Boyo Jim: Not necessarily total strangers. I’m thinking of acquaintances: people who aren’t friends in the hanging-out sense, but know you to say hello to.

What I’m really getting at is, there are people who, if you had good news to share, and went bouncing up to them saying “I got an A! I got the only A! And I thought I would get a C at best!” would say, “Great, whatever,” and turn away indifferently, adding sotto voce to their companions if any, or just to themselves, “I hardly know her! What makes her think I care?”. But if they see you in tears, all of a sudden they’re solicitous and understanding.

I guess they’re doing it for the karma points. Perhaps that’s only a subconscious decision, but it does seem like they’re only expressing concern because they think it’s the thing to do; not because they really are concerned. And I really don’t like the people who, when you go back to them to say, “Thanks for listening…I did this and that, and I think I have the problem worked out now”, look at you like you have two heads, because they don’t even remember what you’d been upset about earlier. Yes, that has happened to me.

Semi-funny anecdote: When I was 16 and a sophomore, one morning I came down with the flu. Or something. All I know is, when I left the house I was fine, but during first hour, I started feeling like I was seasick. During second hour, I left the room at a run, and didn’t even make it to the washroom: I had to avail myself of the (indoor) flowerbed by the main office.

One of the deans happened by as I was staggering away, headed for the nurse’s office. I was okay, for the moment, but I’d thrown up with such locomotive force that my eyes were streaming with…I guess you still call them tears, even if they weren’t triggered by emotions, and my nose was packed with mucus. Well, he asked me what was wrong, and what I wanted to say was “I’m not crying; I just threw up”, but because of my condition, I could only say, “Ibgzt…trw…Izik…”.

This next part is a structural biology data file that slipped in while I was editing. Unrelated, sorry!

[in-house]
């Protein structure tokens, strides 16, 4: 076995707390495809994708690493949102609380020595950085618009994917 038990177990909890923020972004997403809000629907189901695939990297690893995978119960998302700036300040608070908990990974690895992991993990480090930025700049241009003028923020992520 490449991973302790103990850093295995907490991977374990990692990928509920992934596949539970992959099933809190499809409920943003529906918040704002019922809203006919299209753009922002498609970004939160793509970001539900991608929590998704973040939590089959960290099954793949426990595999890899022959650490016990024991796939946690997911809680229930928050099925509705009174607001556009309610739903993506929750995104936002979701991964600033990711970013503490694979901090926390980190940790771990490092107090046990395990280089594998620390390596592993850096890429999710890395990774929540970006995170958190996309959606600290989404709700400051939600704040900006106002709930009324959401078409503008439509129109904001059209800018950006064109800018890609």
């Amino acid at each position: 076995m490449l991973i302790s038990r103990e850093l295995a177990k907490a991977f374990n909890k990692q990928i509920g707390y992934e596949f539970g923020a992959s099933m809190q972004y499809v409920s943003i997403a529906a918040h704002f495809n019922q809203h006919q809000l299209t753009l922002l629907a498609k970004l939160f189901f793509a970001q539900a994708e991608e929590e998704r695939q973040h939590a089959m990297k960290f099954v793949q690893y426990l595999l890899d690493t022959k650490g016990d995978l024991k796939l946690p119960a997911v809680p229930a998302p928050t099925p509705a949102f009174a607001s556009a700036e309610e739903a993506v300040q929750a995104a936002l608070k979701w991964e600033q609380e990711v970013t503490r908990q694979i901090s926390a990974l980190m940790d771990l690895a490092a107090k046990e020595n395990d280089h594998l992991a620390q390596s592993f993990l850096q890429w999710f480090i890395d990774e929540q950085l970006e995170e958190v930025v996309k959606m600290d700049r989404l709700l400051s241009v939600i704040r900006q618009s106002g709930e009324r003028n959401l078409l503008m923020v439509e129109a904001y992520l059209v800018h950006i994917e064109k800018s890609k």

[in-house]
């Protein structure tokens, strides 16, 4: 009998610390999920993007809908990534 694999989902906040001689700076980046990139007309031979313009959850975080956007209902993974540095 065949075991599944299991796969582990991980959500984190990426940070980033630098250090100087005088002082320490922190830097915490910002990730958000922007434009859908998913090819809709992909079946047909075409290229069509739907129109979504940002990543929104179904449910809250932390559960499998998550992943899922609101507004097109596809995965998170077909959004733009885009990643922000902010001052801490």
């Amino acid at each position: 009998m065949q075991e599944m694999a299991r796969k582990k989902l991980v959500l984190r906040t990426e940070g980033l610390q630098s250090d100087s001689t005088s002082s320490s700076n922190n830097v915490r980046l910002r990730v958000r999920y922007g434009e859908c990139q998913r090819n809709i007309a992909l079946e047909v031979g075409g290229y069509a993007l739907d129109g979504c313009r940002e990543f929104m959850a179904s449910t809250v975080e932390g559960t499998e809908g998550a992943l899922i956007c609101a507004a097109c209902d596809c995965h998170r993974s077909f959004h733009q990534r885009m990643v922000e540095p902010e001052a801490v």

Well, he looked over my shoulder and saw the flowerbed, summoned a custodian, and got an office helper to escort me to the nurse’s office. But I was mortally embarrassed, because this was someone whose respect I wanted to cultivate, and I didn’t want him to think that I was some big baby who cried over being sick. I did track him down later and explain, and he was okay with it. Though I was never really sure if he’d thought I’d been crying or not.

I suppose that doesn’t really count: after all, a dean should be concerned for his students. But it ties in with what I was saying earlier: sometimes people have a problem, but you don’t want to know what it is.

Rilchiam, I think this is an interesting question, but I’m not sure about your particular method.

I know that the few times I’ve let my emotions overcome me in public the last thing I would want is for anyone to even approach me, especially a stranger. But that might just be my own personal quirk. It would appear to me, at the time at least, as just another hollow gesture, someone trying to be a do-gooder. In a rational state I can understand your reasoning for it, but if I were in such a heady emotional state to begin with, I might not make that same assessment.

I think the “are you okay?” approach works well, even if you can’t really be of assistance. The expectation is there that you might be in trouble, physically hurt, etc. and that there might be a need to call emergency services. If someone were to approach me and ask if I was okay, it would give me the impression that I needed to get a grip on myself so that others don’t feel the need to fret over me.

:confused:

XJET, you’ve just said basically the same things I’ve said, only reworded slightly.